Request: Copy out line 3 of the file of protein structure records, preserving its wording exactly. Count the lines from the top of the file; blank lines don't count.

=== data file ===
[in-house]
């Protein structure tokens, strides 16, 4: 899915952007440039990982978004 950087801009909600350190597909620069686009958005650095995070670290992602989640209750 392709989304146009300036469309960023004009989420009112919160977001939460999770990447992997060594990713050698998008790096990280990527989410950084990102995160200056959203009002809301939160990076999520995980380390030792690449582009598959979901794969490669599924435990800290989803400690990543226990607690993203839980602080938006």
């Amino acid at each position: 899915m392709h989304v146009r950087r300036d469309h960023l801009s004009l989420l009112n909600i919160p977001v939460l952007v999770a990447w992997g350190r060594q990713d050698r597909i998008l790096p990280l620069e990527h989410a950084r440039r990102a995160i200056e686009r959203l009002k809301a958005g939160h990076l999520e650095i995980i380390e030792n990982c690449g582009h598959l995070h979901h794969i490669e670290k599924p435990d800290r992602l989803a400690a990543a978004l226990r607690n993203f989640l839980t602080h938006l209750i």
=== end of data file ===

């Amino acid at each position: 899915m392709h989304v146009r950087r300036d469309h960023l801009s004009l989420l009112n909600i919160p977001v939460l952007v999770a990447w992997g350190r060594q990713d050698r597909i998008l790096p990280l620069e990527h989410a950084r440039r990102a995160i200056e686009r959203l009002k809301a958005g939160h990076l999520e650095i995980i380390e030792n990982c690449g582009h598959l995070h979901h794969i490669e670290k599924p435990d800290r992602l989803a400690a990543a978004l226990r607690n993203f989640l839980t602080h938006l209750i």